Friday, October 29, 2021

Delightfully Dreadful

To start our Halloween weekend off right, we're taking a look at Varney the Vampyre; or, The Feast of Blood, an early example of European vampire literature in a deliciously pulpy format. Variously attributed to James Malcolm Rymer or Thomas Peckett Prest, Varney was published as a series of cheaply printed pamphlets from 1845 to 1847. This "penny dreadful" style of printing was inexpensive, popular, and typically followed sensational stories of mystery, romance, and horror.

Sir Francis Varney, our titular vampire, comes about 40 years after Polidori's Lord Ruthven and about 50 years before Bram Stoker's Count Dracula. The tropes of vampire stories were far from established as this point, and so Varney starts quite a few of his own. Fangs, superhuman strength, and hypnotism are all introduced to the literature here. Beyond his supernatural skillset, he's also considered the first "sympathetic" vampire, a trait that more modern authors like Anne Rice, Charlaine Harris, and Stephanie Meyer would later take and run with. He finds himself morally tortured to the point that by the story's end (spoiler alert), he throws himself into Mount Vesuvius. That said, Varney's conflicted nature doesn't stop him from murdering his way through nearly 900 pages of lurid prose.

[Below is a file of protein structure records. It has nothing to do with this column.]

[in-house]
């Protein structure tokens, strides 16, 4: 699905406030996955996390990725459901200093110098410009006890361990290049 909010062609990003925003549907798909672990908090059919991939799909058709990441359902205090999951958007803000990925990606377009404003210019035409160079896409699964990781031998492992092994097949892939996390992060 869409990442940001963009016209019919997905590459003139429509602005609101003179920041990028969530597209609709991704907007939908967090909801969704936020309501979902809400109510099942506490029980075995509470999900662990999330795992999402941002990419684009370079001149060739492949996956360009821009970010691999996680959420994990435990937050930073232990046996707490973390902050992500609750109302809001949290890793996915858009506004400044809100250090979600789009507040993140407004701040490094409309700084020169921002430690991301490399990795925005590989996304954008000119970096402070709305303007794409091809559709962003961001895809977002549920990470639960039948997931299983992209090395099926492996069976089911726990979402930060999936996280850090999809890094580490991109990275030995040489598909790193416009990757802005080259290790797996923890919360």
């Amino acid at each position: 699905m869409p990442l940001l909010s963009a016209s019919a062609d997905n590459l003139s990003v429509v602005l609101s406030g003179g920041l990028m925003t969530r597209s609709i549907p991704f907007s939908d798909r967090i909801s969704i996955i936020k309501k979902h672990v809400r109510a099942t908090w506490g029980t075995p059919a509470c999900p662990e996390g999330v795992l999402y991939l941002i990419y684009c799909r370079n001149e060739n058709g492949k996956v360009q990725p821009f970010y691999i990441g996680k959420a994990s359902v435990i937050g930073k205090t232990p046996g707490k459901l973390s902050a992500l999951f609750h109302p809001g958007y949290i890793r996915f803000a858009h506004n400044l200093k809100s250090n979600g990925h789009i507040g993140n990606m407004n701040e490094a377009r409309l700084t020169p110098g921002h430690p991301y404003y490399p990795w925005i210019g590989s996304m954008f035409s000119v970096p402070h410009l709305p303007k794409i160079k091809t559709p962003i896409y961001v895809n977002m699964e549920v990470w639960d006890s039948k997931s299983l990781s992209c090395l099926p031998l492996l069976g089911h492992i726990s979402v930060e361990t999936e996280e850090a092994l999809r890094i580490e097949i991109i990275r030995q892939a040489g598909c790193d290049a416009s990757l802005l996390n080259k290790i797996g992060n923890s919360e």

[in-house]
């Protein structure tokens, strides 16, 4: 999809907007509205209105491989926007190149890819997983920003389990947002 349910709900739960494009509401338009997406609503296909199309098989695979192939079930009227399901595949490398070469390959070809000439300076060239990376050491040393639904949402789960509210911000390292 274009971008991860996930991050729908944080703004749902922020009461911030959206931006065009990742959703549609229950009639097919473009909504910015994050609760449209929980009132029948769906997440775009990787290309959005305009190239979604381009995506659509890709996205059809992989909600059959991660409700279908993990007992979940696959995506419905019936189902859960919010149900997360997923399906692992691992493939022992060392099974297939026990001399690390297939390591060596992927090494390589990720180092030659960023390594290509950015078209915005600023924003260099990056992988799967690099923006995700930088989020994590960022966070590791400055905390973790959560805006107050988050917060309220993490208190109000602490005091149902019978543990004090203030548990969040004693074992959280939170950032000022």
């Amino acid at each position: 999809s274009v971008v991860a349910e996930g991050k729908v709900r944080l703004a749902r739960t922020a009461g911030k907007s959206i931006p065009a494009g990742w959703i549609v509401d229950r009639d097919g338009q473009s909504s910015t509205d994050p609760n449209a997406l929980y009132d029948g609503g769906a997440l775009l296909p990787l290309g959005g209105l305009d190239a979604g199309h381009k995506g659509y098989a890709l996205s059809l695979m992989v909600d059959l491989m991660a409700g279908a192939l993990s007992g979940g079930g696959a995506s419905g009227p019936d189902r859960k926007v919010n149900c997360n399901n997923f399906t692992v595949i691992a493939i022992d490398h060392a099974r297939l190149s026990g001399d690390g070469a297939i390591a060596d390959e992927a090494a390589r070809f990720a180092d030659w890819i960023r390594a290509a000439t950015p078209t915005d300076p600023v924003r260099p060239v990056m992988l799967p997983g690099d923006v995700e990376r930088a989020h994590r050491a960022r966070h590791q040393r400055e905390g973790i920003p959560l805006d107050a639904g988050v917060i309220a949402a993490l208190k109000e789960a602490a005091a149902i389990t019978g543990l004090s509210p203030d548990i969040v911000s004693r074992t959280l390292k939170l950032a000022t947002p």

To see this landmark work of horror fiction, skulk over to Special Collections and ask for Rainone Penny Dreadfuls PR3991.A1 V27 1845.